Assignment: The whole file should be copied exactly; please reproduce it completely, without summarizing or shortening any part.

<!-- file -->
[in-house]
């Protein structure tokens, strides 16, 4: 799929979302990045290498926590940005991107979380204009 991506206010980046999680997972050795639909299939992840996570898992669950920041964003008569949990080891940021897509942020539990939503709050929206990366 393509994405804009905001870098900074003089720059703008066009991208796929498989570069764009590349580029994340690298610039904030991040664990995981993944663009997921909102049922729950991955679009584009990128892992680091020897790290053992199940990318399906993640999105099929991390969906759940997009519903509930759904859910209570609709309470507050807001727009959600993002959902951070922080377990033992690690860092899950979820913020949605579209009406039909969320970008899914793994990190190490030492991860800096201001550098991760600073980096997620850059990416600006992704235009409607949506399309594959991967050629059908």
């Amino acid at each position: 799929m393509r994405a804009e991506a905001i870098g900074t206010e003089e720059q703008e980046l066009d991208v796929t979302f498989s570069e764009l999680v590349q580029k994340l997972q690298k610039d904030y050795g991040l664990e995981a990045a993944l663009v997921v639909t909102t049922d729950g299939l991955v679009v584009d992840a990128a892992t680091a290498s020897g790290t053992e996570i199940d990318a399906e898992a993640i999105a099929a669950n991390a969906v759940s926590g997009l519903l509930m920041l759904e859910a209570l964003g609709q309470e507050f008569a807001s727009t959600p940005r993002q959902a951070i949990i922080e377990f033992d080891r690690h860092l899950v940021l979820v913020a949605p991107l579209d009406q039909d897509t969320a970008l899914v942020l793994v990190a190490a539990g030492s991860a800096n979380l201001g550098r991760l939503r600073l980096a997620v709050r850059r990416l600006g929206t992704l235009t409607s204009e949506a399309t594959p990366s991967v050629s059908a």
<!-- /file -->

[in-house]
């Protein structure tokens, strides 16, 4: 799929979302990045290498926590940005991107979380204009 991506206010980046999680997972050795639909299939992840996570898992669950920041964003008569949990080891940021897509942020539990939503709050929206990366 393509994405804009905001870098900074003089720059703008066009991208796929498989570069764009590349580029994340690298610039904030991040664990995981993944663009997921909102049922729950991955679009584009990128892992680091020897790290053992199940990318399906993640999105099929991390969906759940997009519903509930759904859910209570609709309470507050807001727009959600993002959902951070922080377990033992690690860092899950979820913020949605579209009406039909969320970008899914793994990190190490030492991860800096201001550098991760600073980096997620850059990416600006992704235009409607949506399309594959991967050629059908």
């Amino acid at each position: 799929m393509r994405a804009e991506a905001i870098g900074t206010e003089e720059q703008e980046l066009d991208v796929t979302f498989s570069e764009l999680v590349q580029k994340l997972q690298k610039d904030y050795g991040l664990e995981a990045a993944l663009v997921v639909t909102t049922d729950g299939l991955v679009v584009d992840a990128a892992t680091a290498s020897g790290t053992e996570i199940d990318a399906e898992a993640i999105a099929a669950n991390a969906v759940s926590g997009l519903l509930m920041l759904e859910a209570l964003g609709q309470e507050f008569a807001s727009t959600p940005r993002q959902a951070i949990i922080e377990f033992d080891r690690h860092l899950v940021l979820v913020a949605p991107l579209d009406q039909d897509t969320a970008l899914v942020l793994v990190a190490a539990g030492s991860a800096n979380l201001g550098r991760l939503r600073l980096a997620v709050r850059r990416l600006g929206t992704l235009t409607s204009e949506a399309t594959p990366s991967v050629s059908a």